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Nato Summit: first operational phase of missile-defence system launched; Rasmussen urges Russia to cooperate



Nato Summit: first operational phase of missile-defence system launched; Rasmussen urges Russia to cooperate

During the second day of the NATO summit in Chicago, the allies launched the first operational phase of a missile defence system that will be capable by the end of 2015 of defending the countries and populations of its 28 member countries from the growing threat of missiles from “hostile neighbours”, and approved over 20 multinational projects, including the purchase of a fleet of surveillance drones (AGS) and demining robots, as part of a “smart defence” strategy, based on more cooperation and reduced waste, launched two years ago at the Lisbon summit to ensure adequate security levels in times of austerity. NATO urged Russia to cooperate on the missile-defence system, and expressed the hope that Moscow would decide to join the front against this common threat. This was Secretary General Anders Fogh Rasmussem’s comment during a press conference in Chicago. “Russia has nothing to fear from our defence system, which is purely defensive and not aimed at any country in particular”, he added.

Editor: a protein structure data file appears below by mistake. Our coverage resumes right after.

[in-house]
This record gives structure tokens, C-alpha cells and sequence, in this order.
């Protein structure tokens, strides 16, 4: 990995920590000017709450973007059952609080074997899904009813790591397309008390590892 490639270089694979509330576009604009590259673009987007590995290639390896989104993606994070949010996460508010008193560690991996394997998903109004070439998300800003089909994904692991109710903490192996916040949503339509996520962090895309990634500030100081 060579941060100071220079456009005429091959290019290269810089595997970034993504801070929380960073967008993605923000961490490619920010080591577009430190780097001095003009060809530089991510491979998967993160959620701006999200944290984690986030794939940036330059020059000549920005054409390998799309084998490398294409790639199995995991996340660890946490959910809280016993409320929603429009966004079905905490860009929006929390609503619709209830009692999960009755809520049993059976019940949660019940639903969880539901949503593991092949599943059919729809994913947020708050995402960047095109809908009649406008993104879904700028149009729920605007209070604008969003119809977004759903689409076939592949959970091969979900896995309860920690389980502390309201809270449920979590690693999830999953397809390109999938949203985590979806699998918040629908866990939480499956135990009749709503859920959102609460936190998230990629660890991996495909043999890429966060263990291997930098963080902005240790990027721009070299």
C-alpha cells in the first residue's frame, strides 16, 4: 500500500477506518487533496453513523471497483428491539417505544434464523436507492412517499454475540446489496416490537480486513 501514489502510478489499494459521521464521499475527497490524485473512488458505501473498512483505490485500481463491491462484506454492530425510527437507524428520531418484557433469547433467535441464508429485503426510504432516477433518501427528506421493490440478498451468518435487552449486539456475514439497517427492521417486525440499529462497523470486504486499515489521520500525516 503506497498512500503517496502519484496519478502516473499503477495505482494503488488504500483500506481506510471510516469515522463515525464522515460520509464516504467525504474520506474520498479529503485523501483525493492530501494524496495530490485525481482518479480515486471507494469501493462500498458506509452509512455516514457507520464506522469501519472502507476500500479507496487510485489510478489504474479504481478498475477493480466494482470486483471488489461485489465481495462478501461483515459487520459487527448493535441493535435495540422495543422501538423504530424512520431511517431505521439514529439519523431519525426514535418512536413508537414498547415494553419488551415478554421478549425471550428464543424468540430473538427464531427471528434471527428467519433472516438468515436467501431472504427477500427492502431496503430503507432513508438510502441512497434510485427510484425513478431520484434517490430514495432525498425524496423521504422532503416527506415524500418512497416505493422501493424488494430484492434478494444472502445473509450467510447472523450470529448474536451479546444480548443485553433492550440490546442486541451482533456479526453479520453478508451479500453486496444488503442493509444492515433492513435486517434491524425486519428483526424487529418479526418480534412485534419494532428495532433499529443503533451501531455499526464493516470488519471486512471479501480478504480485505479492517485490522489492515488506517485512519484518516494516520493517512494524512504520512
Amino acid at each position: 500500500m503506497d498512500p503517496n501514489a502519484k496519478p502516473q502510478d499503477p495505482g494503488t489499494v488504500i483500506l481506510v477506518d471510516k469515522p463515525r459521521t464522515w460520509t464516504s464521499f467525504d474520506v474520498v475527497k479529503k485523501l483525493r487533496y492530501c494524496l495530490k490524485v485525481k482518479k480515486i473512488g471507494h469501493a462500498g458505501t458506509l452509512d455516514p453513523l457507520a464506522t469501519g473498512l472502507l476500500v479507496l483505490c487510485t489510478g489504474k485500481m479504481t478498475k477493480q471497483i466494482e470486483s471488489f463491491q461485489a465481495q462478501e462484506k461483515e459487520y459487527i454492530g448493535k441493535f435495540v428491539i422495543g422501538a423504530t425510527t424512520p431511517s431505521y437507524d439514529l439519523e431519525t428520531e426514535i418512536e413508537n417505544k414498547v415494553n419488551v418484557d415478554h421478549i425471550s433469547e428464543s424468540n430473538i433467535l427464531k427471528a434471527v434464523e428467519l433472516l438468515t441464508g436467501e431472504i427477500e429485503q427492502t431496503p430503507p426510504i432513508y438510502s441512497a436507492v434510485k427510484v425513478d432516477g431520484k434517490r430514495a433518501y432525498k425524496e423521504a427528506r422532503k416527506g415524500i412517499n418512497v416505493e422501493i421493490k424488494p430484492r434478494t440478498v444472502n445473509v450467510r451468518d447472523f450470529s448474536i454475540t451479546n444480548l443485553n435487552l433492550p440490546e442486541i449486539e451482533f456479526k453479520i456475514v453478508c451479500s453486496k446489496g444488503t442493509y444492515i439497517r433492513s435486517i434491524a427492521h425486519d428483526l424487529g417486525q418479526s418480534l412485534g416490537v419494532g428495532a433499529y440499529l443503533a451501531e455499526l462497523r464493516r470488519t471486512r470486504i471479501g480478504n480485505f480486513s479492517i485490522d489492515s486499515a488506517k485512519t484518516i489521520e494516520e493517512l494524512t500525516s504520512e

Afghanistan, troops no longer operational as of mid-2013

NATO confirmed its Afghanistan exit strategy during the Chicago summit. The Afghan forces are to be made operational as of mid-2013, with the Atlantic Alliance troops ceasing to fight and remaining with the predominant function of offering support. “We will continue to train and equip the Afghan forces for the whole of 2013”, said General John Allen, head of ISAF, confirming complete troop withdrawal by the end of 2014. French President Francois Hollande assured Obama and NATO Secretary Anders Fogh Rasmussen that French troops would be withdrawn by the end of the year, declaring that the “withdrawal is non-negotiable”. France has, however, sought to replace its troops’ fighting role with a different kind of support – training Afghan troops and economic contributions – in order to make its exit less traumatic. According to Rasmussen, France’s choice is in keeping with a calendar that calls for the reduction and gradual change in role of the approximately 130,000 ISAF mission troops.



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